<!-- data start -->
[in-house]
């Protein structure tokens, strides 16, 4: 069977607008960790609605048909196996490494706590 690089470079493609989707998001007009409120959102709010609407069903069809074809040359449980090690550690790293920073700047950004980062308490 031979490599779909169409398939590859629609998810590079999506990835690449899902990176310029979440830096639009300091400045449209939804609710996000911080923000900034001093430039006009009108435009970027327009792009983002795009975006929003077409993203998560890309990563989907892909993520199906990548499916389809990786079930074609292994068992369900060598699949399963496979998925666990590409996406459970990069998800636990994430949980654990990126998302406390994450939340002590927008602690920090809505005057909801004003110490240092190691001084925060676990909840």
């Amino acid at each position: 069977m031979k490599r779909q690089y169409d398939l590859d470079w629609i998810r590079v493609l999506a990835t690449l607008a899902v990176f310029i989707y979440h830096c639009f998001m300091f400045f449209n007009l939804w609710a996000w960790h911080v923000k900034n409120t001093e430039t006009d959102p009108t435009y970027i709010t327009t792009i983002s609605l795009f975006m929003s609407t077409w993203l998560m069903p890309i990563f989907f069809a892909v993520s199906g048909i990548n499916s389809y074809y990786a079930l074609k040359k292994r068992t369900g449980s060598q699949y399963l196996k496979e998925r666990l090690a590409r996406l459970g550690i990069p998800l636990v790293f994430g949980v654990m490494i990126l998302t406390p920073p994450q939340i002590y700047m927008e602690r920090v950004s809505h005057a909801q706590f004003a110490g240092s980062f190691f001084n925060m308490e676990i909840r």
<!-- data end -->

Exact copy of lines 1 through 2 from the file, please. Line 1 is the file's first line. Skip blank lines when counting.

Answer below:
[in-house]
């Protein structure tokens, strides 16, 4: 069977607008960790609605048909196996490494706590 690089470079493609989707998001007009409120959102709010609407069903069809074809040359449980090690550690790293920073700047950004980062308490 031979490599779909169409398939590859629609998810590079999506990835690449899902990176310029979440830096639009300091400045449209939804609710996000911080923000900034001093430039006009009108435009970027327009792009983002795009975006929003077409993203998560890309990563989907892909993520199906990548499916389809990786079930074609292994068992369900060598699949399963496979998925666990590409996406459970990069998800636990994430949980654990990126998302406390994450939340002590927008602690920090809505005057909801004003110490240092190691001084925060676990909840």